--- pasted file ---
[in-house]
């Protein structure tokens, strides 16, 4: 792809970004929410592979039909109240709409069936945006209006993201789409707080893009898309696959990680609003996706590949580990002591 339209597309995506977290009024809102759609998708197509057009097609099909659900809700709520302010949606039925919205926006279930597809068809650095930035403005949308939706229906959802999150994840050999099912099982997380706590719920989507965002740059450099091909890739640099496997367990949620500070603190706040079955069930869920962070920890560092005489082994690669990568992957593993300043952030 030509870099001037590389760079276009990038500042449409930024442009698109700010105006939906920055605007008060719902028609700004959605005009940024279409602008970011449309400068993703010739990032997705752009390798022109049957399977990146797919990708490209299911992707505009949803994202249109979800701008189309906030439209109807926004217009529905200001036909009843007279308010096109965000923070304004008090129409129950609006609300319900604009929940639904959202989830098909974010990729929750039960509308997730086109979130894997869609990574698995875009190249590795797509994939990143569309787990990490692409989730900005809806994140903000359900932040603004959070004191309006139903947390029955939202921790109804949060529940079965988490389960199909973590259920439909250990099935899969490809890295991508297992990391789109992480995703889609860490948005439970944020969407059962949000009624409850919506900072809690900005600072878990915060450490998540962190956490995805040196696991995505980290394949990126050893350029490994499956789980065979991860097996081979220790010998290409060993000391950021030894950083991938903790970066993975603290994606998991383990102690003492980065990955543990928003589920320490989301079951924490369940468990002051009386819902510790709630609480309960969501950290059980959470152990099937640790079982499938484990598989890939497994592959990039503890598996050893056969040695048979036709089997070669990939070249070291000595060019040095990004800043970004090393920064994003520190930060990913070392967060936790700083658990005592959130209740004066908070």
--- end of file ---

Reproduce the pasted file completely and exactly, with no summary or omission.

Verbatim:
[in-house]
């Protein structure tokens, strides 16, 4: 792809970004929410592979039909109240709409069936945006209006993201789409707080893009898309696959990680609003996706590949580990002591 339209597309995506977290009024809102759609998708197509057009097609099909659900809700709520302010949606039925919205926006279930597809068809650095930035403005949308939706229906959802999150994840050999099912099982997380706590719920989507965002740059450099091909890739640099496997367990949620500070603190706040079955069930869920962070920890560092005489082994690669990568992957593993300043952030 030509870099001037590389760079276009990038500042449409930024442009698109700010105006939906920055605007008060719902028609700004959605005009940024279409602008970011449309400068993703010739990032997705752009390798022109049957399977990146797919990708490209299911992707505009949803994202249109979800701008189309906030439209109807926004217009529905200001036909009843007279308010096109965000923070304004008090129409129950609006609300319900604009929940639904959202989830098909974010990729929750039960509308997730086109979130894997869609990574698995875009190249590795797509994939990143569309787990990490692409989730900005809806994140903000359900932040603004959070004191309006139903947390029955939202921790109804949060529940079965988490389960199909973590259920439909250990099935899969490809890295991508297992990391789109992480995703889609860490948005439970944020969407059962949000009624409850919506900072809690900005600072878990915060450490998540962190956490995805040196696991995505980290394949990126050893350029490994499956789980065979991860097996081979220790010998290409060993000391950021030894950083991938903790970066993975603290994606998991383990102690003492980065990955543990928003589920320490989301079951924490369940468990002051009386819902510790709630609480309960969501950290059980959470152990099937640790079982499938484990598989890939497994592959990039503890598996050893056969040695048979036709089997070669990939070249070291000595060019040095990004800043970004090393920064994003520190930060990913070392967060936790700083658990005592959130209740004066908070």